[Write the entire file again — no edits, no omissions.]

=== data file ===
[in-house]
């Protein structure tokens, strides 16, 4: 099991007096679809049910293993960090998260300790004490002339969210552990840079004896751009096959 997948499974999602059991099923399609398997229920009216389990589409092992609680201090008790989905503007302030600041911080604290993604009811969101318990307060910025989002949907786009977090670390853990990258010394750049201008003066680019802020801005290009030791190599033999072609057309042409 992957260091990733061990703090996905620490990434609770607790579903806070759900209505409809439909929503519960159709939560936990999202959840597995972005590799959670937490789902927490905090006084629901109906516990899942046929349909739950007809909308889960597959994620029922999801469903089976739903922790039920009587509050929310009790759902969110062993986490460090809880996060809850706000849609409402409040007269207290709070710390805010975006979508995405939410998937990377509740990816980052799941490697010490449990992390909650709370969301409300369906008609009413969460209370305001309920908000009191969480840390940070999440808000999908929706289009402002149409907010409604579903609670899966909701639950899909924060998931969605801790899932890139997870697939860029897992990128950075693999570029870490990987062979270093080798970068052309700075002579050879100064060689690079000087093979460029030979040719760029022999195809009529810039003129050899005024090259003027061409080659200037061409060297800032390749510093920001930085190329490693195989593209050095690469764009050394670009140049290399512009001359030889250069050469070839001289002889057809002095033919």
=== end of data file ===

[in-house]
């Protein structure tokens, strides 16, 4: 099991007096679809049910293993960090998260300790004490002339969210552990840079004896751009096959 997948499974999602059991099923399609398997229920009216389990589409092992609680201090008790989905503007302030600041911080604290993604009811969101318990307060910025989002949907786009977090670390853990990258010394750049201008003066680019802020801005290009030791190599033999072609057309042409 992957260091990733061990703090996905620490990434609770607790579903806070759900209505409809439909929503519960159709939560936990999202959840597995972005590799959670937490789902927490905090006084629901109906516990899942046929349909739950007809909308889960597959994620029922999801469903089976739903922790039920009587509050929310009790759902969110062993986490460090809880996060809850706000849609409402409040007269207290709070710390805010975006979508995405939410998937990377509740990816980052799941490697010490449990992390909650709370969301409300369906008609009413969460209370305001309920908000009191969480840390940070999440808000999908929706289009402002149409907010409604579903609670899966909701639950899909924060998931969605801790899932890139997870697939860029897992990128950075693999570029870490990987062979270093080798970068052309700075002579050879100064060689690079000087093979460029030979040719760029022999195809009529810039003129050899005024090259003027061409080659200037061409060297800032390749510093920001930085190329490693195989593209050095690469764009050394670009140049290399512009001359030889250069050469070839001289002889057809002095033919």